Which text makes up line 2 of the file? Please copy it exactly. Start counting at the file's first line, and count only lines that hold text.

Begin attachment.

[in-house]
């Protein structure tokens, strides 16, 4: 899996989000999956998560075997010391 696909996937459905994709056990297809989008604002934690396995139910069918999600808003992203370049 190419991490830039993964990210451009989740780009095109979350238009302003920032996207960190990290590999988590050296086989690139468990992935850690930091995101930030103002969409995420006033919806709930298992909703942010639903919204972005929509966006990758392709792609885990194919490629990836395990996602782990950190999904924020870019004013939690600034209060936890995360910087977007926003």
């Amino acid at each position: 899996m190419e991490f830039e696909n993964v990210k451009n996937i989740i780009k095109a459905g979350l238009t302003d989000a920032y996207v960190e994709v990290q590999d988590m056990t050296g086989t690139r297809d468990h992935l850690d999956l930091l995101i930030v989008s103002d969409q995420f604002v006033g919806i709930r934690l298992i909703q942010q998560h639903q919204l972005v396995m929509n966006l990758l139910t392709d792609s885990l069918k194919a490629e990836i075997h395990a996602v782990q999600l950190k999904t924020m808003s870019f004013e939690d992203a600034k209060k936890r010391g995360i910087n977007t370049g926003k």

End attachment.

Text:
């Protein structure tokens, strides 16, 4: 899996989000999956998560075997010391 696909996937459905994709056990297809989008604002934690396995139910069918999600808003992203370049 190419991490830039993964990210451009989740780009095109979350238009302003920032996207960190990290590999988590050296086989690139468990992935850690930091995101930030103002969409995420006033919806709930298992909703942010639903919204972005929509966006990758392709792609885990194919490629990836395990996602782990950190999904924020870019004013939690600034209060936890995360910087977007926003």